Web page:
Doctor insights on:
Is There A Difference Between Fiber Supplements And The Fiber In Food
A dietary supplement, also known as food supplement or nutritional supplement, is a preparation intended to supplement the diet and provide nutrients, such as vitamins, minerals, fiber, fatty acids, or amino acids, that may be missing or may not be consumed in sufficient quantities in a person's diet. Some countries define dietary supplements as foods, while ...Read more
See below: dietary fiber is consisted of insoluble fiber and soluble fiber. Insoluble fiber- increases the flow of the stool through the intestines and speeds things up. Soluble fiber- as in oatmeal, does the opposite. Soluble fiber is used when you have diarrhea, since it absorbs water and makes the stool firmer. Insoluble fiber is used in constipation to help with bowel movements. ...Read more
The same: They are essentially the same.Get a more detailed answer ›
Mostly not except...: For the most part synthetic vitamins are chemically identical to the natural vitamins found in foods. One crucial exception is vit. E; natural vit e consists of d-alpha, beta, delta ; gamma tocopherols while synthetic is dl-alphtocopherol, 50% of which is the l isomer which our bodies can't use ; seems to be toxic. Many of the "food-based" vitamins sold are not what they seem-see comment for more:. ...Read more
What is the difference between digestion of milk and artificially taken calcium supplement in body?
Several!: It is good self-nutritional support to know these points! first, carbs are all carbohydrates, including sugar and fiber. Usually, the non-sugar carbs, after subtracting fiber, are starch. Net carbs are total carbs, minus fiber, both soluble and insoluble. Some foods may contain sugar alcohols, which have little impact on Insulin secretion, and therefore, do not act like carbs. ...Read more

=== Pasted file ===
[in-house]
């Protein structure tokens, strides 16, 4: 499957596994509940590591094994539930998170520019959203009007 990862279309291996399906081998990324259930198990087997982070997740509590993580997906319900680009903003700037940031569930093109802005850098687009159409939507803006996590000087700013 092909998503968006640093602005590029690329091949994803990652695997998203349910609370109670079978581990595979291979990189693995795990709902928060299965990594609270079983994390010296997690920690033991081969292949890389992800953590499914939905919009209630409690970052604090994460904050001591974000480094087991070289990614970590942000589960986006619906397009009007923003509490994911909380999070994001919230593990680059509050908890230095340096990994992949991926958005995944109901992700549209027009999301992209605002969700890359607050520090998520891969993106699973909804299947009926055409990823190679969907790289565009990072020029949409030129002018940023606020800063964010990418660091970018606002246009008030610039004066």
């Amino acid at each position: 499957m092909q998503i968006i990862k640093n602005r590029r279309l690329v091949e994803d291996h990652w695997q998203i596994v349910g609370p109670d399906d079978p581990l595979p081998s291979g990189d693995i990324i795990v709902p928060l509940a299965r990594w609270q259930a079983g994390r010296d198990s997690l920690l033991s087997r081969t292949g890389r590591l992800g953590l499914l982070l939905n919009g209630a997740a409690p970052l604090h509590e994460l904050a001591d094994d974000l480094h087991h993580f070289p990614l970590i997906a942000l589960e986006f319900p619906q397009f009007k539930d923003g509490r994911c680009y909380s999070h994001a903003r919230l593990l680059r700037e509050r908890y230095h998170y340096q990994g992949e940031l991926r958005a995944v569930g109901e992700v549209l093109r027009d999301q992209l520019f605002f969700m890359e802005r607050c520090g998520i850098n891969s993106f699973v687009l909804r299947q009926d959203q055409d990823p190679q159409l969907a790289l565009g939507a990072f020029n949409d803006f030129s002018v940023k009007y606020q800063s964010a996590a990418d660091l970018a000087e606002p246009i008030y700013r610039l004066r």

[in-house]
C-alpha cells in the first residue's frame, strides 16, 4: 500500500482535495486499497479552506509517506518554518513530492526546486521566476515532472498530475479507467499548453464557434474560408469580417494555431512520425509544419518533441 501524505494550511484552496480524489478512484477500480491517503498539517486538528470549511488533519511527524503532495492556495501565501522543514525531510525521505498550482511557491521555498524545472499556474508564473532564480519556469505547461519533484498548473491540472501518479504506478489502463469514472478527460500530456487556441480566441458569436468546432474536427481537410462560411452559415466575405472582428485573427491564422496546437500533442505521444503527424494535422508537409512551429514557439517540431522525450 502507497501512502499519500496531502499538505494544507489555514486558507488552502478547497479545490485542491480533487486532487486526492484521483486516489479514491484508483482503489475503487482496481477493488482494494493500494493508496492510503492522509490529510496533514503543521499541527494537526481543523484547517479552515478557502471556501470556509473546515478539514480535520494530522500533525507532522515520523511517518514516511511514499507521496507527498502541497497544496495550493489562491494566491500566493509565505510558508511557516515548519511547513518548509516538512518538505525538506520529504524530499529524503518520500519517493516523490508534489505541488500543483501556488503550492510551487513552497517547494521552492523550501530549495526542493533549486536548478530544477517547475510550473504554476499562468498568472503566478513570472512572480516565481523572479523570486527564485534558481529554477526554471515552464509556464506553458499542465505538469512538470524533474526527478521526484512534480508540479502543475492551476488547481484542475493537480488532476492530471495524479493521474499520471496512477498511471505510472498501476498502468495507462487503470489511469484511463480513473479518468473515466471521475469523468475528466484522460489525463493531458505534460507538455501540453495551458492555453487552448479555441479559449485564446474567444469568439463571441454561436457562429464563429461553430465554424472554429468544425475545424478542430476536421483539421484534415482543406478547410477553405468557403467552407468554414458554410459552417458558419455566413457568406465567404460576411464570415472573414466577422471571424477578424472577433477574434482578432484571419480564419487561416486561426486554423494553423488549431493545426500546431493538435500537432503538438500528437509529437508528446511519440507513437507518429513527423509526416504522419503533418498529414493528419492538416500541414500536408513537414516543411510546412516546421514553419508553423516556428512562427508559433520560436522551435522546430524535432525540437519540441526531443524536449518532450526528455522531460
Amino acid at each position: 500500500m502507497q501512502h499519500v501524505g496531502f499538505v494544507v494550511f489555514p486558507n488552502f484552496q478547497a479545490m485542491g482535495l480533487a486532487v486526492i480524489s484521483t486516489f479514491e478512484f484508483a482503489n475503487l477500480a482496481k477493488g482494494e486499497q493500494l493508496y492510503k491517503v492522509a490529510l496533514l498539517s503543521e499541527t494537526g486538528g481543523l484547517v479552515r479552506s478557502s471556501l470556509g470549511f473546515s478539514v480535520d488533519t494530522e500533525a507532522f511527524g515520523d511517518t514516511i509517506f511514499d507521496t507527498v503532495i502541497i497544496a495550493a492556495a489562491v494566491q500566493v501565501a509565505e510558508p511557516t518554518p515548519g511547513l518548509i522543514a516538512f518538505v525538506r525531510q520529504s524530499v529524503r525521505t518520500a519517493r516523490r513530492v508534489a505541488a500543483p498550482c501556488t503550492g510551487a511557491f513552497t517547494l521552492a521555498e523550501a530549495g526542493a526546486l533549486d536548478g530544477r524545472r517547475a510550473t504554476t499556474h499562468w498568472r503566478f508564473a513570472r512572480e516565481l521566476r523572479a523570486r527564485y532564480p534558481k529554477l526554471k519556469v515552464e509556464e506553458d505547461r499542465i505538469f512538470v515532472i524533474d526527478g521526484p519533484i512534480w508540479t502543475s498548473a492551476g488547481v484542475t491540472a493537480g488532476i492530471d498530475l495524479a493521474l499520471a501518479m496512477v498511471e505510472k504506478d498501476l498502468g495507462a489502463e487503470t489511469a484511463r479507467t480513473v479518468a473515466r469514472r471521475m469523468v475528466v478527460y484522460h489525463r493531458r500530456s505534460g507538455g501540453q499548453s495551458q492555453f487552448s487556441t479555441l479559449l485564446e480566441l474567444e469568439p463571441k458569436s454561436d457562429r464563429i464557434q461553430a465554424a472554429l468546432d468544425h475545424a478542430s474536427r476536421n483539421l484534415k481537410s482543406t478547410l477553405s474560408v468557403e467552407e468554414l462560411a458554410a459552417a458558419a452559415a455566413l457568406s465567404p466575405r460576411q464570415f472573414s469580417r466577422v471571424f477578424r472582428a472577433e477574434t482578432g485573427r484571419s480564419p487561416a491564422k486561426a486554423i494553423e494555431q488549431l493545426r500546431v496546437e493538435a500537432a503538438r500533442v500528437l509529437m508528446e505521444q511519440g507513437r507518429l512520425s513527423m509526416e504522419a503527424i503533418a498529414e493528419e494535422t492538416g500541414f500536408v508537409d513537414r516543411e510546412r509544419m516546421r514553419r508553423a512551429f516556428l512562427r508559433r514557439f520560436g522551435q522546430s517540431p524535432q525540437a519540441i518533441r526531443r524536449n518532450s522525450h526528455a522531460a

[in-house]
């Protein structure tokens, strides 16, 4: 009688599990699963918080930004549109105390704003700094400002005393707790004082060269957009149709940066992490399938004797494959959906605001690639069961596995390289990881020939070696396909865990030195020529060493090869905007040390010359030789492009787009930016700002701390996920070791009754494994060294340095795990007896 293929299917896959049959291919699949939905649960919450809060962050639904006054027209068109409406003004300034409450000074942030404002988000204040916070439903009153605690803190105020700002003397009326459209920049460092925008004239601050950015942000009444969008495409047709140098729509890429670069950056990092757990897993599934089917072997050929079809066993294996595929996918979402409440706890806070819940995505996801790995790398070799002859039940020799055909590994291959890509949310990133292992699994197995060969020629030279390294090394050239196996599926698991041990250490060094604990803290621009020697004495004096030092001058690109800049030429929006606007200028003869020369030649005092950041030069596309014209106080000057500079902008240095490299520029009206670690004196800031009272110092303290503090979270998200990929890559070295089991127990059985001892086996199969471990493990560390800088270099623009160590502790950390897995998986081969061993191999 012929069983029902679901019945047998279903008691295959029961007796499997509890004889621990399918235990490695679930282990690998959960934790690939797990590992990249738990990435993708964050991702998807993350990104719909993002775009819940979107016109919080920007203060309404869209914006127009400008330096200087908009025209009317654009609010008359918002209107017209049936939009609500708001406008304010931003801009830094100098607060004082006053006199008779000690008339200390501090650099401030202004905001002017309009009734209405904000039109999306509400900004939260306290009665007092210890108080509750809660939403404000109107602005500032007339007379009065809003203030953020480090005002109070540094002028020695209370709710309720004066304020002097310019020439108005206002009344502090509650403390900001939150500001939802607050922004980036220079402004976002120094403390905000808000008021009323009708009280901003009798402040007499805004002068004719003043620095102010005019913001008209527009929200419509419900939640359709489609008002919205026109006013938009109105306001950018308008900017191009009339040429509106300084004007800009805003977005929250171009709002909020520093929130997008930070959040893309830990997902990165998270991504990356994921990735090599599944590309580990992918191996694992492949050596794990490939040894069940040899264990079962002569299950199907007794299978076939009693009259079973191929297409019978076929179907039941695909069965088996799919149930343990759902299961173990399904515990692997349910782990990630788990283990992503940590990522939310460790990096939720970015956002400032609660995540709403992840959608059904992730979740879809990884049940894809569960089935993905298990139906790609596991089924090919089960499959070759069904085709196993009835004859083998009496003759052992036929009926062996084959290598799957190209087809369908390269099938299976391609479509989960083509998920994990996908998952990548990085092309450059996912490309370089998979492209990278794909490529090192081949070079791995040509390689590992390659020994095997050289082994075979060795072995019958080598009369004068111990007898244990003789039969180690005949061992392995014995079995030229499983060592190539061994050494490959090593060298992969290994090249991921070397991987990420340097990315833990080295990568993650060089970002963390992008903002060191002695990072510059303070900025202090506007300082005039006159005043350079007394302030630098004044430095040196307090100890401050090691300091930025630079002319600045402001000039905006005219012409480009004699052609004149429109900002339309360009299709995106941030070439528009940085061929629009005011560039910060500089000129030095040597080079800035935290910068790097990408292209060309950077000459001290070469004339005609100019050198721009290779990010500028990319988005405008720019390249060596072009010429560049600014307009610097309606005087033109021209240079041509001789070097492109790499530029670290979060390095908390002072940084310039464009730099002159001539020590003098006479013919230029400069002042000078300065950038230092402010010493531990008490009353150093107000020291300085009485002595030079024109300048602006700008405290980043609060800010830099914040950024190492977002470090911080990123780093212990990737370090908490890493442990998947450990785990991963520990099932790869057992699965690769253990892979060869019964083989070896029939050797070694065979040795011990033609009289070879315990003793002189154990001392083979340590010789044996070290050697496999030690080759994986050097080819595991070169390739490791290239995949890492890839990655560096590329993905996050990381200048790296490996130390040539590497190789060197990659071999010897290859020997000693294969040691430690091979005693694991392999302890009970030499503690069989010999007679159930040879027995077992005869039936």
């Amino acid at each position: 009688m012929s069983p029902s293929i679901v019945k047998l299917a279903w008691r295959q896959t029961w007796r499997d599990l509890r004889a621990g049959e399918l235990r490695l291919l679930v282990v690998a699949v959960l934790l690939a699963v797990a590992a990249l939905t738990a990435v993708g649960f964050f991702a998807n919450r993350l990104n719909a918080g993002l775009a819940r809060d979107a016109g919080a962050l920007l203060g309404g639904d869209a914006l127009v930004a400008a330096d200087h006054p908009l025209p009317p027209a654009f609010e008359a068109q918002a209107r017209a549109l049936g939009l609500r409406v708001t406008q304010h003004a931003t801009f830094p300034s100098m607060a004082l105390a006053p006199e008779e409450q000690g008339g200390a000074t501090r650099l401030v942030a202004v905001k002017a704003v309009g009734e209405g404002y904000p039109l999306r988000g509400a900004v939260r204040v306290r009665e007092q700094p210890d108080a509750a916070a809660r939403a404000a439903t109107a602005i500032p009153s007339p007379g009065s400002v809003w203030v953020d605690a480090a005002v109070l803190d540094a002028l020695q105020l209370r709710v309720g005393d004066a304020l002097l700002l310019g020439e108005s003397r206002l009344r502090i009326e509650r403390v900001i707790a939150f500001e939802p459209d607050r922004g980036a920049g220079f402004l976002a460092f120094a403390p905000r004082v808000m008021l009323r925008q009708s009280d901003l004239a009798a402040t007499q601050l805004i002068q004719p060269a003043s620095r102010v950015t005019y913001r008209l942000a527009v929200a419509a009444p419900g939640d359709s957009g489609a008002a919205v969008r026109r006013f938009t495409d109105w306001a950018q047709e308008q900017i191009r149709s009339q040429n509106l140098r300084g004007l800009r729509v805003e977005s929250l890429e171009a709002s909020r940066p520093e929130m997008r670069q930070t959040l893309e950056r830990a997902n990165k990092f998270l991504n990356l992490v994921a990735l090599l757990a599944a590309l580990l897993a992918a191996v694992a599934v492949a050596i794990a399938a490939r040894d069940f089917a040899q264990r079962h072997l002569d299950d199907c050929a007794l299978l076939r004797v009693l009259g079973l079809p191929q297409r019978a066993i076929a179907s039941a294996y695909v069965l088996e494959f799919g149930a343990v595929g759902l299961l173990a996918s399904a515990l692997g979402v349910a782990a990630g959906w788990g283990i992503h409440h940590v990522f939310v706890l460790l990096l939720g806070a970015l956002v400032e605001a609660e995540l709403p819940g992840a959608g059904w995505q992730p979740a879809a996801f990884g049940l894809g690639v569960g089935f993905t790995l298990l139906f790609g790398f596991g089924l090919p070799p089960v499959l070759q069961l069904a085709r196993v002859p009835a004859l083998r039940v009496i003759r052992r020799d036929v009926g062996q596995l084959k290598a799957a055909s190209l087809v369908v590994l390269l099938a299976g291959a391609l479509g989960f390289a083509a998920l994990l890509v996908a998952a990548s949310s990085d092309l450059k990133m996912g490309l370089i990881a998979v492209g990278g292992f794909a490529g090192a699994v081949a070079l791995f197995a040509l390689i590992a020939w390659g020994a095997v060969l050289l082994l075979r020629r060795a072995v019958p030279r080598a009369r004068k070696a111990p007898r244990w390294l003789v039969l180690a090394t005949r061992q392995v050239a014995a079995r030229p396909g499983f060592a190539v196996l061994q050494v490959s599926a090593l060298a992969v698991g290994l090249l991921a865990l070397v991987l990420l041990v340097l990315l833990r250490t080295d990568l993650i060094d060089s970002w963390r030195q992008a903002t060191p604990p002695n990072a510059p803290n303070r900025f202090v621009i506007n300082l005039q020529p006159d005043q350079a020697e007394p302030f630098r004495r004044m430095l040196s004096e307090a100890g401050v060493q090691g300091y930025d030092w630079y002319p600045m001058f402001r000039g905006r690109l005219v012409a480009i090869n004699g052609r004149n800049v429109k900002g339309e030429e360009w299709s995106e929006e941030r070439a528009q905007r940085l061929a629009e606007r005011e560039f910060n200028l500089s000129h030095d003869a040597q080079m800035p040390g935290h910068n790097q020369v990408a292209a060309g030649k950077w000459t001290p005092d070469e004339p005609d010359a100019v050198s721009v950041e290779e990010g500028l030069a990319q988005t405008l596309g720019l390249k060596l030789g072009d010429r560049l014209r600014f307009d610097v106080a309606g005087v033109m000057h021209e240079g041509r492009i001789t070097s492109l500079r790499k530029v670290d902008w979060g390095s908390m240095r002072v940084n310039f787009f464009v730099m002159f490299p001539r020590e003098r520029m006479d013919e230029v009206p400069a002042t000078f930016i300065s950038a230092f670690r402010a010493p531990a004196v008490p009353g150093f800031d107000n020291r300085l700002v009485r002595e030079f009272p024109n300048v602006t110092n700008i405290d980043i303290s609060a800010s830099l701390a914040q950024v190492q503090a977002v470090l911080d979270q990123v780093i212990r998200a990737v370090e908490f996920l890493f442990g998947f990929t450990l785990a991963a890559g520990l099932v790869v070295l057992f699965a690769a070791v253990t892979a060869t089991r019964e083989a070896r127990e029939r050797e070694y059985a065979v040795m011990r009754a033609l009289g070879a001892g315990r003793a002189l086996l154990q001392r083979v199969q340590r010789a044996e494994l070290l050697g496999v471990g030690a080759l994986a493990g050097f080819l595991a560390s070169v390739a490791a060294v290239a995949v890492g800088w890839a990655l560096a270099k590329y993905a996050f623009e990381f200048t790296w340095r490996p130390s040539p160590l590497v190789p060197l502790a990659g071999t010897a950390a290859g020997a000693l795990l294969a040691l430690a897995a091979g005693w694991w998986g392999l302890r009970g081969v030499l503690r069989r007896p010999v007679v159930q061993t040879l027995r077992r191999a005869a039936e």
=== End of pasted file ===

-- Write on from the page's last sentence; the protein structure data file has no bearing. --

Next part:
Probably: There was a recent dutch study done to try to investigate the benefits of different types of fruits and vegetables, which they grouped by color. The "white fruits, " including apples and pears, showed a very strongly positive benefit in reduction of the risk of stroke. The authors found that other fruit groups might have different benefits that weren't specifically tracked in that study. ...Read moreSee 1 more doctor answer
Yes: My militant vegetarian friends won't like me saying this, but by far the most available and best source of iron in your diet is meat, especially red meat. Foods that anti-meat-eaters claim are "great sources of iron" (peanut butter, raisins, molasses, tofu) actually aren't, and iron in spinach can't be absorbed except by Popeye. ...Read more
Indigestible Plant: Dietary fiber, the non-digestible part of plants in our diet, consists of soluble and insoluble fibers. Soluble fiber dissolves in water and functions in the GI tract help lower blood cholesterol. Sources of soluble fiber include oats, peas, beans, apples, citrus fruits, carrots, barley and psyllium. Insoluble fiber acts to add bulk to the stool and promote regularity. ...Read more
I was wondering what are the differences between soluble fiber and insoluble fiber and their benefits?
Carni/ Veg Diet: As per Harvard Health Publications, Becoming a Vegetarian- Vegetarians have a lower risk for cardiac events (such as a Heart attack) and death from Cardiac cause. (EPIC-Oxford), researchers found a 19% lower risk of death from Heart disease among Vegetarians. In studies of Seventh-day Adventists, Vegetarians’ risk of developing Diabetes was half that of non- vegetarians. Health is Wealth! ...Read more